In prior articles, we wrote about the natural desire to prevail against perceived rivals and the potential use of game theory to understand obstacles in the current legal system as it takes families through parental separations and divorce. We next focused on how the legal system begins to trick people into self-defeating patterns of decision making: Trick #1 – distracting people from their life goals into thinking that legal outcomes are goals; Trick #2 – treating divorce as a zero sum game; Trick #3: the system assumes disputes and seduces parents into thinking the same; Trick #4: treating children as property; and Trick #5, that selfishness is the best strategy.
Trick #6 reflects the two different worlds of the divorcing spouses, in one world, and the attorneys, in a different world. Litigation is in essence a competition, and in the lawyer world, the goal is to win. Much of the training that lawyers go through is on how to win. Much of the emphasis is on winning in trial, but the goal to win also infuses and undergirds the negotiation process. Divorcing spouses are easily seduced into this frame of mind for two reasons: (1) they have likely had numerous frustrating power struggles with one another that neither of them have won, so winning in the last power struggle is appealing; and, (2) divorcing spouses become dependent on their attorneys and follow their lead because the attorney is a guide through the unknown territory of the legal system. From the very beginning of the case, each attorney identifies the prizes for winning, such as custody, spousal support and a desired division of property, and then establishes a case plan that maximizes the chances of winning.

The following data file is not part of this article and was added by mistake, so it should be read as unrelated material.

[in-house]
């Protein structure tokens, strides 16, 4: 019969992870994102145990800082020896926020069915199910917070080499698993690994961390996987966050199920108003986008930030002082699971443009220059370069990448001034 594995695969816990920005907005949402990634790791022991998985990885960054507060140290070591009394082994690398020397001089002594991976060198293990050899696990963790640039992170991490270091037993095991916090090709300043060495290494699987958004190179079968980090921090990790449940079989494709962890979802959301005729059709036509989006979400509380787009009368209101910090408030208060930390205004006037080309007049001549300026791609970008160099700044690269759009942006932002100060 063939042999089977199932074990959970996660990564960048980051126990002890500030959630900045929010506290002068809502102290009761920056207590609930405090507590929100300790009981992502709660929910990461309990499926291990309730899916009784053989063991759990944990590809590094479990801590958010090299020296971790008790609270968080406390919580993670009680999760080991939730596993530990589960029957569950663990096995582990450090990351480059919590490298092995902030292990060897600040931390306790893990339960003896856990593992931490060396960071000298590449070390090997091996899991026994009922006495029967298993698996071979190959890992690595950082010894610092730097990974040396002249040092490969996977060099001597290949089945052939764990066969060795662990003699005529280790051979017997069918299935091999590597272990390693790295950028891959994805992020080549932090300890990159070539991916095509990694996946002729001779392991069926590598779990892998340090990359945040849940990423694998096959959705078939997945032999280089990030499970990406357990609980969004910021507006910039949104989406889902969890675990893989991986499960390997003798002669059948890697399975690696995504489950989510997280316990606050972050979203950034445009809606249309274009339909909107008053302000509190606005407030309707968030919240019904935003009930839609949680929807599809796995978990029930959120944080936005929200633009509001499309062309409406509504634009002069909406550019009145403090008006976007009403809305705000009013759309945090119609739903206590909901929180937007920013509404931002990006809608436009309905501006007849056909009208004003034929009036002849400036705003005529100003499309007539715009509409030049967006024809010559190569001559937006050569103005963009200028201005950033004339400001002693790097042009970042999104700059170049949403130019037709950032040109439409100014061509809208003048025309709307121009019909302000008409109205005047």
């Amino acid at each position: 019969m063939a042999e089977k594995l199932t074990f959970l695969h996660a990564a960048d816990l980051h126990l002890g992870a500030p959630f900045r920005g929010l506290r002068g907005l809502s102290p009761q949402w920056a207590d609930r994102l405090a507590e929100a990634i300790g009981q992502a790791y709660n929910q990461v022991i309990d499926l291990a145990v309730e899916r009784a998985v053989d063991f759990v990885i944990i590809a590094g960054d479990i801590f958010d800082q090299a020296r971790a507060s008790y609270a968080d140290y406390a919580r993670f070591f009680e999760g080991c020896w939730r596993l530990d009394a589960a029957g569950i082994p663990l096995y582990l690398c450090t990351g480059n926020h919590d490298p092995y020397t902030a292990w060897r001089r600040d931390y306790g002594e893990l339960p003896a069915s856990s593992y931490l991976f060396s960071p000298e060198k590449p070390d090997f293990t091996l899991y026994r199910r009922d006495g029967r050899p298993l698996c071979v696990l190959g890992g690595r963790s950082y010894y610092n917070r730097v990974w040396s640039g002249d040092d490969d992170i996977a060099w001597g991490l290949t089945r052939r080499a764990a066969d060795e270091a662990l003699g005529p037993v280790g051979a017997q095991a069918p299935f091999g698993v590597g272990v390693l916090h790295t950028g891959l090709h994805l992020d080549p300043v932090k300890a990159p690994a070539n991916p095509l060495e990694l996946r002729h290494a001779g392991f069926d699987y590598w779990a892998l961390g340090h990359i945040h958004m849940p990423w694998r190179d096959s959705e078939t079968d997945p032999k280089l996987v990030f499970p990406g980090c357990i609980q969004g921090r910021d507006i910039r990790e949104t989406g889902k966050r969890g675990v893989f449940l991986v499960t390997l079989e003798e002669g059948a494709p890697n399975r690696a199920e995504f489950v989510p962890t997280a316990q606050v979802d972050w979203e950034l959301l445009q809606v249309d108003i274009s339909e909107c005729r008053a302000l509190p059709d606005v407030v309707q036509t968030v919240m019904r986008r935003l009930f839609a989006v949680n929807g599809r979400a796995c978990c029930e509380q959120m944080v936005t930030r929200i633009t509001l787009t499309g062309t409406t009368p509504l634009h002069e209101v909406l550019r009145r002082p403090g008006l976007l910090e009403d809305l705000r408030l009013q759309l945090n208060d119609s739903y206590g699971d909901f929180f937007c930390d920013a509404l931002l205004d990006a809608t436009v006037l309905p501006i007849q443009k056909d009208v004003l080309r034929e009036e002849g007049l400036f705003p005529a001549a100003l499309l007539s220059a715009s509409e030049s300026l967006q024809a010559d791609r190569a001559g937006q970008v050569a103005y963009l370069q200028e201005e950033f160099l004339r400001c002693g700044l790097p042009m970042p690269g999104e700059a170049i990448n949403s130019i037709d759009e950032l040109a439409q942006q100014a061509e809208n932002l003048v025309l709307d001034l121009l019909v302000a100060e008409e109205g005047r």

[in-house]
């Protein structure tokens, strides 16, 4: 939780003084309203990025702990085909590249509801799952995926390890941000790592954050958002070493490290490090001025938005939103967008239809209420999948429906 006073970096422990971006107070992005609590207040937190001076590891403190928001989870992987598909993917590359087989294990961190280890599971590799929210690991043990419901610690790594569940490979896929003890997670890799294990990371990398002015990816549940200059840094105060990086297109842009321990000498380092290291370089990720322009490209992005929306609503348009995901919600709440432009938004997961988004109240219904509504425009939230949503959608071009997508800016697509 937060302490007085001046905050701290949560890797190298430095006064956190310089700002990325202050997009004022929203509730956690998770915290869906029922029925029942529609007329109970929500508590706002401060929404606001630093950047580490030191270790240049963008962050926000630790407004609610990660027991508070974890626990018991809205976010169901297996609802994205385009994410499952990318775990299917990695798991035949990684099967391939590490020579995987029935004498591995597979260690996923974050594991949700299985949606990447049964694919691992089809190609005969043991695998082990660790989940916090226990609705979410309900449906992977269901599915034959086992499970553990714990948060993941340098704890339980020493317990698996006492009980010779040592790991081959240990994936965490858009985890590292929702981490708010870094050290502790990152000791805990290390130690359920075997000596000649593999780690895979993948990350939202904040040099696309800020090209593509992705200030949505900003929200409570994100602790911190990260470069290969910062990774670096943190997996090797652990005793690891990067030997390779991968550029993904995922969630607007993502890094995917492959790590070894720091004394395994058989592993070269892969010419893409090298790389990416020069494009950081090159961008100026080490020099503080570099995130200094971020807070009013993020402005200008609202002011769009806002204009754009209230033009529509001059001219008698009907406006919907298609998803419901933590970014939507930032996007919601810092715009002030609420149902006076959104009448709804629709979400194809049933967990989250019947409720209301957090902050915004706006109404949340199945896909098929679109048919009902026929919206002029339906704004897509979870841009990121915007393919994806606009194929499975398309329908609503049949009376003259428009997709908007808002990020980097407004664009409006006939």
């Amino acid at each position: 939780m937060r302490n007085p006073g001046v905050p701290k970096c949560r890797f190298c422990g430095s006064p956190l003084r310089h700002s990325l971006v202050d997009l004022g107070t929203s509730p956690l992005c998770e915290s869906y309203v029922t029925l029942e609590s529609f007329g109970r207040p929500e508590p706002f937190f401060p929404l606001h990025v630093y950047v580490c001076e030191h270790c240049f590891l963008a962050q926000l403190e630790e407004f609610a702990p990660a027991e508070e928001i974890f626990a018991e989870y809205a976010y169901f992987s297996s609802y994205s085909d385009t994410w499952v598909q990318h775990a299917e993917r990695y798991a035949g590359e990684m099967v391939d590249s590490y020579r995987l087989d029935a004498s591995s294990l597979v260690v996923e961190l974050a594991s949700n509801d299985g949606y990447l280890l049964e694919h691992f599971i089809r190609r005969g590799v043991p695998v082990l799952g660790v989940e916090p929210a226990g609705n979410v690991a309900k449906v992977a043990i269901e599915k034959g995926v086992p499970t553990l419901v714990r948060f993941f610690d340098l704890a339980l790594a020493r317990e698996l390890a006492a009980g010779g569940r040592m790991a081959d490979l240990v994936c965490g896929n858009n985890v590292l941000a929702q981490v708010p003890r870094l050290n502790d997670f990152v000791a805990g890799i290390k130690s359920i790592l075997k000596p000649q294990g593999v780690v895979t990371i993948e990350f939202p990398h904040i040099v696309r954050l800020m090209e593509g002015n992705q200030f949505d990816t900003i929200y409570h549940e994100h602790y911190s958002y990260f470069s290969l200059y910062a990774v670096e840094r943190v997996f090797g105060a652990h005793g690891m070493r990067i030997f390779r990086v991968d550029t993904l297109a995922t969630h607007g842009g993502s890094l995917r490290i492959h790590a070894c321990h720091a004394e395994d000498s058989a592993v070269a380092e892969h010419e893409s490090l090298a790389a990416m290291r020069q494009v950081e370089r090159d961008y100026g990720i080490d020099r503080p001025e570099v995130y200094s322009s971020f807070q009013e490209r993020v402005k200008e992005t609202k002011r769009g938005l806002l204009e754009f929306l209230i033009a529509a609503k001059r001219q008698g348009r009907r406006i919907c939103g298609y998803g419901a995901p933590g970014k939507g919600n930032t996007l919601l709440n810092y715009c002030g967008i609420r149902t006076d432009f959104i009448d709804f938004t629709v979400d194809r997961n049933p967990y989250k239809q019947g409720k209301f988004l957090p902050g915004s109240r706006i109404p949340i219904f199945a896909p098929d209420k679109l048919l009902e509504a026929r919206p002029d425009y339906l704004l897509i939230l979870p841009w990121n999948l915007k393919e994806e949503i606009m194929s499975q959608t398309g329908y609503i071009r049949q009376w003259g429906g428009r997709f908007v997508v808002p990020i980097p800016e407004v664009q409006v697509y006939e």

That winning is important pervades the process, and few divorcing spouses can resist joining the fight. A divorced man I met in my practice told me the story of his lawyer congratulating him when the divorce was final because the orders looked like a win to the attorney. The man told me that he did not feel like a winner; he felt like someone had just died. He was in the world of the spouses while his attorney was in the world of lawyers.
Many of the winning strategies hinder divorcing spouses from being able to leave their marriage behind and move on in their lives. One example is client control: specifically, telling the divorcing spouse to go through the attorney and avoid direct conversations with the other spouse. Science tells us that the sooner after a separation parents have direct communication with one another, the higher the probability that they will develop an effective coparenting relationship. Good legal advice, therefore, might help to “win”, but create obstacles for the parents’ future family relationships.
Winning is important, but the prizes should reflect the lives of the divorcing spouses, not the world of the attorneys. The subjective experience of viewing the legal outcomes as fair might be more important than a few dollars won in negotiations. Moving in the direction of an amicable coparenting relationship might be more of a win than getting an extra overnight. Happy children might be a greater source of pride than seeing the person, you used to love, be defeated in a trial. Don’t be tricked!